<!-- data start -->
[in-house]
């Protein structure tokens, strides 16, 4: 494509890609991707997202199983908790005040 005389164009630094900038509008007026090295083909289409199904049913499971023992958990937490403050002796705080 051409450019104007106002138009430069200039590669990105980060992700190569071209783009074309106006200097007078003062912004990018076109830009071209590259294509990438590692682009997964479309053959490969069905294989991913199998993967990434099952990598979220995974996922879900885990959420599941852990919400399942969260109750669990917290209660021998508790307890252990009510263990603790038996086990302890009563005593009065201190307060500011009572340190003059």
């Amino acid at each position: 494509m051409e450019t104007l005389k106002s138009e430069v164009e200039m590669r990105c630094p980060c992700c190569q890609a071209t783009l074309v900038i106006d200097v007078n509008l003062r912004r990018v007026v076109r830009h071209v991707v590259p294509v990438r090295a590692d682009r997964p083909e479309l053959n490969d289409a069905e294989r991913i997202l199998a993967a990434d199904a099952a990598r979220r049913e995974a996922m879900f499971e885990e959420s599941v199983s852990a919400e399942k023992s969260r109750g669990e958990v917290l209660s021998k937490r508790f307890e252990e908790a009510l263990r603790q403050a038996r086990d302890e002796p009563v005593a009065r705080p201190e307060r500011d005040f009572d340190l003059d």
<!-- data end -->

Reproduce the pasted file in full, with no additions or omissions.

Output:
[in-house]
């Protein structure tokens, strides 16, 4: 494509890609991707997202199983908790005040 005389164009630094900038509008007026090295083909289409199904049913499971023992958990937490403050002796705080 051409450019104007106002138009430069200039590669990105980060992700190569071209783009074309106006200097007078003062912004990018076109830009071209590259294509990438590692682009997964479309053959490969069905294989991913199998993967990434099952990598979220995974996922879900885990959420599941852990919400399942969260109750669990917290209660021998508790307890252990009510263990603790038996086990302890009563005593009065201190307060500011009572340190003059």
């Amino acid at each position: 494509m051409e450019t104007l005389k106002s138009e430069v164009e200039m590669r990105c630094p980060c992700c190569q890609a071209t783009l074309v900038i106006d200097v007078n509008l003062r912004r990018v007026v076109r830009h071209v991707v590259p294509v990438r090295a590692d682009r997964p083909e479309l053959n490969d289409a069905e294989r991913i997202l199998a993967a990434d199904a099952a990598r979220r049913e995974a996922m879900f499971e885990e959420s599941v199983s852990a919400e399942k023992s969260r109750g669990e958990v917290l209660s021998k937490r508790f307890e252990e908790a009510l263990r603790q403050a038996r086990d302890e002796p009563v005593a009065r705080p201190e307060r500011d005040f009572d340190l003059d």